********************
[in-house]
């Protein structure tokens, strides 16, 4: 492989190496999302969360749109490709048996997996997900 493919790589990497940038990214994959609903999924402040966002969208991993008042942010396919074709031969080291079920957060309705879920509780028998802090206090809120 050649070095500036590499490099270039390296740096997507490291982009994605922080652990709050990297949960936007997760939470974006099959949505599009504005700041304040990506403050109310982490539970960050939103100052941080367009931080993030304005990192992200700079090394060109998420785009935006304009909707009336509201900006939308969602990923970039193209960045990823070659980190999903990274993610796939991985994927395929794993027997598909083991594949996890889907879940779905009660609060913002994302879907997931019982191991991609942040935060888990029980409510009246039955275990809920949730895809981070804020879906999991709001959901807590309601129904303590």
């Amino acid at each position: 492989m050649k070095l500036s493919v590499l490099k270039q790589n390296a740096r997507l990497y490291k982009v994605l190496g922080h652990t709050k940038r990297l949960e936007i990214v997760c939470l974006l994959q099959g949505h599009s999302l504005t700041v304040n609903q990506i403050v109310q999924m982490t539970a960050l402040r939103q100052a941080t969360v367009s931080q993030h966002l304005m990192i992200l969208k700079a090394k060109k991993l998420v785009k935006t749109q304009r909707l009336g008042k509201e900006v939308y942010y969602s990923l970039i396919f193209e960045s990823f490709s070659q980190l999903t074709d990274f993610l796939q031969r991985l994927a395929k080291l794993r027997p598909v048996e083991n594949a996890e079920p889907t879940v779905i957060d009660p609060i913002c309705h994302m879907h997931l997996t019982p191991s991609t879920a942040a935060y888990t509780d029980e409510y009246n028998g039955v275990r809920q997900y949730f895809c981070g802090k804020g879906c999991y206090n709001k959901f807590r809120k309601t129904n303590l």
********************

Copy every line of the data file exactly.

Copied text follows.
[in-house]
């Protein structure tokens, strides 16, 4: 492989190496999302969360749109490709048996997996997900 493919790589990497940038990214994959609903999924402040966002969208991993008042942010396919074709031969080291079920957060309705879920509780028998802090206090809120 050649070095500036590499490099270039390296740096997507490291982009994605922080652990709050990297949960936007997760939470974006099959949505599009504005700041304040990506403050109310982490539970960050939103100052941080367009931080993030304005990192992200700079090394060109998420785009935006304009909707009336509201900006939308969602990923970039193209960045990823070659980190999903990274993610796939991985994927395929794993027997598909083991594949996890889907879940779905009660609060913002994302879907997931019982191991991609942040935060888990029980409510009246039955275990809920949730895809981070804020879906999991709001959901807590309601129904303590």
């Amino acid at each position: 492989m050649k070095l500036s493919v590499l490099k270039q790589n390296a740096r997507l990497y490291k982009v994605l190496g922080h652990t709050k940038r990297l949960e936007i990214v997760c939470l974006l994959q099959g949505h599009s999302l504005t700041v304040n609903q990506i403050v109310q999924m982490t539970a960050l402040r939103q100052a941080t969360v367009s931080q993030h966002l304005m990192i992200l969208k700079a090394k060109k991993l998420v785009k935006t749109q304009r909707l009336g008042k509201e900006v939308y942010y969602s990923l970039i396919f193209e960045s990823f490709s070659q980190l999903t074709d990274f993610l796939q031969r991985l994927a395929k080291l794993r027997p598909v048996e083991n594949a996890e079920p889907t879940v779905i957060d009660p609060i913002c309705h994302m879907h997931l997996t019982p191991s991609t879920a942040a935060y888990t509780d029980e409510y009246n028998g039955v275990r809920q997900y949730f895809c981070g802090k804020g879906c999991y206090n709001k959901f807590r809120k309601t129904n303590l």